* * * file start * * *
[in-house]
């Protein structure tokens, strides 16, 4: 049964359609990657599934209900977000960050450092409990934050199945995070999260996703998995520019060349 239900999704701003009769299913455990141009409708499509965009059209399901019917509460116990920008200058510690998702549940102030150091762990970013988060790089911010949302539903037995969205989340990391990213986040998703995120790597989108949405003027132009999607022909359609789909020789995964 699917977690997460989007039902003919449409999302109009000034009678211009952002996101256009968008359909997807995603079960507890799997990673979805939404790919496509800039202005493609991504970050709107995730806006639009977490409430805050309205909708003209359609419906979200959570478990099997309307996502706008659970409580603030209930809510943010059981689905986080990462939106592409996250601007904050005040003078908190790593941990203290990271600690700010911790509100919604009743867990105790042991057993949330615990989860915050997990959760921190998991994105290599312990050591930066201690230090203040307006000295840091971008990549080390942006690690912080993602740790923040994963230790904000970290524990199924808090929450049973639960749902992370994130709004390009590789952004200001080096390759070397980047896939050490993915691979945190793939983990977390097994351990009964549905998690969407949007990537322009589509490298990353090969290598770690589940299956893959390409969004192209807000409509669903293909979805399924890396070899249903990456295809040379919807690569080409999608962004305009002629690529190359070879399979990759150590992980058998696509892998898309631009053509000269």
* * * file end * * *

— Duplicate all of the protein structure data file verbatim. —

[in-house]
């Protein structure tokens, strides 16, 4: 049964359609990657599934209900977000960050450092409990934050199945995070999260996703998995520019060349 239900999704701003009769299913455990141009409708499509965009059209399901019917509460116990920008200058510690998702549940102030150091762990970013988060790089911010949302539903037995969205989340990391990213986040998703995120790597989108949405003027132009999607022909359609789909020789995964 699917977690997460989007039902003919449409999302109009000034009678211009952002996101256009968008359909997807995603079960507890799997990673979805939404790919496509800039202005493609991504970050709107995730806006639009977490409430805050309205909708003209359609419906979200959570478990099997309307996502706008659970409580603030209930809510943010059981689905986080990462939106592409996250601007904050005040003078908190790593941990203290990271600690700010911790509100919604009743867990105790042991057993949330615990989860915050997990959760921190998991994105290599312990050591930066201690230090203040307006000295840091971008990549080390942006690690912080993602740790923040994963230790904000970290524990199924808090929450049973639960749902992370994130709004390009590789952004200001080096390759070397980047896939050490993915691979945190793939983990977390097994351990009964549905998690969407949007990537322009589509490298990353090969290598770690589940299956893959390409969004192209807000409509669903293909979805399924890396070899249903990456295809040379919807690569080409999608962004305009002629690529190359070879399979990759150590992980058998696509892998898309631009053509000269």